What Happens When We Lie?
When we lie, we experience cognitive dissonance, which is the mental stress we suffer when we hold two or more conflicting thoughts. These internal conflicts occur when we are having a difficult time making any type of a decision, including whether to lie or not. Because our mind and body are connected, our lying impacts us physically, psychologically, and emotionally.
Consider the brain. Lying takes a toll on the brain in three ways. First, lying activates the prefrontal lobe where executive decisions are made. The blood flow to this area increases, an indication that the brain is working harder.
Second, the lie then activates the limbic system where the majority of our emotional life is located. This is also the center involved in self-preservation. Anxiety over the mental conflict of deciding whether or not to lie increases. The alarm system of the brain, the amygdala, realizes that by telling a falsehood we may have put ourselves in danger. The flight/fight/freeze response triggers as we prepare to defend ourselves if questioned.
Third, the temporal lobe associated with memory encoding and retrieval is stimulated. The brain has to monitor what was said and what is known to be true. Arthur Markman, Ph.D., executive editor of the journal Cognitive Science, states, “that’s very taxing—especially for your working memory, which is involved in decision-making and problem-solving. As a result of this increased workload, your brain’s ability to make smart decisions suffers.” Moreover, Timothy R. Jennings, MD, stated in his book The God-Shaped Brain, “Wrongdoing, such as lying, strengthens the limbic system circuits and damages the prefrontal cortex circuits which increases fear, guilt, and shame.” In summary, if you want to remain alert and able to make the optimum decisions with a clear head, then don’t lie. Tell the truth. You will be averting guilt, fear, and shame.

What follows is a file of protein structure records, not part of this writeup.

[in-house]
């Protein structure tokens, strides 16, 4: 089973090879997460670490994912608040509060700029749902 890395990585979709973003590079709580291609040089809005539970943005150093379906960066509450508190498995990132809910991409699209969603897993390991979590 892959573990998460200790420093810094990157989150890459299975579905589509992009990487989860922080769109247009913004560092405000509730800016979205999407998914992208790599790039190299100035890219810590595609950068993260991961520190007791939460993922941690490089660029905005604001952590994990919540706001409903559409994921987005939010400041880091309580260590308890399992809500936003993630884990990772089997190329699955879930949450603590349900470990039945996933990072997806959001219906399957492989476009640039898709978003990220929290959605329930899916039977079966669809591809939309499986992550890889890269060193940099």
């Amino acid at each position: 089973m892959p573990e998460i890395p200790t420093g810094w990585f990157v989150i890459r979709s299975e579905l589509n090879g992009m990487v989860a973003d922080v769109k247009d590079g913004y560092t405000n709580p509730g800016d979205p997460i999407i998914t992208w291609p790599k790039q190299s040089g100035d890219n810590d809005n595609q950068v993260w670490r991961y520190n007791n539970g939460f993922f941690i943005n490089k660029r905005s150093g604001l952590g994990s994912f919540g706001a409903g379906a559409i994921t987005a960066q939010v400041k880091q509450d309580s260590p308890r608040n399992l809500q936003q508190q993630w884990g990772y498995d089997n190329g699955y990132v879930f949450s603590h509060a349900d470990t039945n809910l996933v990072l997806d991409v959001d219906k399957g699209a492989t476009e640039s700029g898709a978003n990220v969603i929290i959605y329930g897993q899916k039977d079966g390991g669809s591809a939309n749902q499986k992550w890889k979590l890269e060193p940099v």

Truth-telling is the opposite of lying. Speaking the truth involves no deception, no misleading, no falsities. We say what we mean and mean what we say. We speak what we believe and what we think. We simply state what is real, what is actually going on. Our words and behaviors fit with our internal reality. There is congruence and integration between what we speak and our behavior. What we believe may have errors, and what we feel may be based on some false assumptions or conceptions. But we strive to tell the truth about ourselves, our relationships, our understanding of things, and the like. When we do this, there’s a physiological response that takes place in our bodies. Fewer areas of our brain are activated in the frontal lobe and limbic system. Nothing in the brain is working to inhibit the truth so our brain does not produce anxiety within us. The internal conflict resultant from lying is not given a foothold.
By developing the habit of truth-telling and avoiding lying, we produce psychological maturity. And we give ourselves a critical ingredient for freeing ourselves from chronic subjugation.
On the other hand, when we lie, things become more complicated. We must take into account what we’re attempting to conceal, think through a credible false story, and pull off an acceptable delivery of the lie. On top of all this, we must remember our story forever so we don’t get tripped up in the deception at some point in the future. Lying creates a great deal of stress that accumulates over time.
Along with impacting the brain, lying has other repercussions, such as producing an irritable mood, chronic anxiety, high blood pressure, and loss of self-respect. The stress hormones, such as cortisol, circulating in the brain compromise the immune system, making us more vulnerable to catching viruses, elevating our blood pressure, and decreasing the efficiency of our thought-processing functions. Other problems include issues such as generating disrespect and distrust in relationships, whether in our personal or professional lives. The foundation of a solid relationship is trust. If we can trust those we are associated with, we will not have to question every word they speak and every action they take. Respect and high regard will result, and the relationship will grow in trust. A sterling reputation will emerge as the result of the choice to speak the truth.
When we speak the truth, we are calm, not anxiety-ridden. Truth-tellers have far better relationships, less stress, enjoy superior sleep, and overall have better mental and physical health than those who chronically subjugate. Relationships will be based on honesty. We will be known for being trustworthy. Our reputation will garner positive attributes, such as integrity, credibility, and honor. Self-respect will reign rather than self-loathing.